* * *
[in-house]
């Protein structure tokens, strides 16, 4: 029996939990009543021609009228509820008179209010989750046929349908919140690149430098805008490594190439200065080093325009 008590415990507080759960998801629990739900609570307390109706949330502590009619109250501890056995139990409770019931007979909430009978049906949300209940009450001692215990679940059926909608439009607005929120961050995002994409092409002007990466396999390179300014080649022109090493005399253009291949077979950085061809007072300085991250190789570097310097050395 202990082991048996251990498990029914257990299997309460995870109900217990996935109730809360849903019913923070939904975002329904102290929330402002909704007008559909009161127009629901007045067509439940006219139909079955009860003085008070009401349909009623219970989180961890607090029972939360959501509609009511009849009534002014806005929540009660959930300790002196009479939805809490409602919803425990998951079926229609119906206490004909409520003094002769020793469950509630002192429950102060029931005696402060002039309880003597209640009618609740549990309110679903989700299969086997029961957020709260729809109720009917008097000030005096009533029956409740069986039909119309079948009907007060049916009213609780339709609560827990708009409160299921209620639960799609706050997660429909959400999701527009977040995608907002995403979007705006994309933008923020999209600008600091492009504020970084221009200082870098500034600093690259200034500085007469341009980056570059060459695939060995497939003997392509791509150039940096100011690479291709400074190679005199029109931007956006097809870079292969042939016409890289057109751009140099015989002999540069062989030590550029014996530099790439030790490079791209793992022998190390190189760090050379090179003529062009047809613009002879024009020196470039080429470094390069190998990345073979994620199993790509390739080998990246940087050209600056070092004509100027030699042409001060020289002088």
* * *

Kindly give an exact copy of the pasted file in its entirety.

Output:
[in-house]
């Protein structure tokens, strides 16, 4: 029996939990009543021609009228509820008179209010989750046929349908919140690149430098805008490594190439200065080093325009 008590415990507080759960998801629990739900609570307390109706949330502590009619109250501890056995139990409770019931007979909430009978049906949300209940009450001692215990679940059926909608439009607005929120961050995002994409092409002007990466396999390179300014080649022109090493005399253009291949077979950085061809007072300085991250190789570097310097050395 202990082991048996251990498990029914257990299997309460995870109900217990996935109730809360849903019913923070939904975002329904102290929330402002909704007008559909009161127009629901007045067509439940006219139909079955009860003085008070009401349909009623219970989180961890607090029972939360959501509609009511009849009534002014806005929540009660959930300790002196009479939805809490409602919803425990998951079926229609119906206490004909409520003094002769020793469950509630002192429950102060029931005696402060002039309880003597209640009618609740549990309110679903989700299969086997029961957020709260729809109720009917008097000030005096009533029956409740069986039909119309079948009907007060049916009213609780339709609560827990708009409160299921209620639960799609706050997660429909959400999701527009977040995608907002995403979007705006994309933008923020999209600008600091492009504020970084221009200082870098500034600093690259200034500085007469341009980056570059060459695939060995497939003997392509791509150039940096100011690479291709400074190679005199029109931007956006097809870079292969042939016409890289057109751009140099015989002999540069062989030590550029014996530099790439030790490079791209793992022998190390190189760090050379090179003529062009047809613009002879024009020196470039080429470094390069190998990345073979994620199993790509390739080998990246940087050209600056070092004509100027030699042409001060020289002088």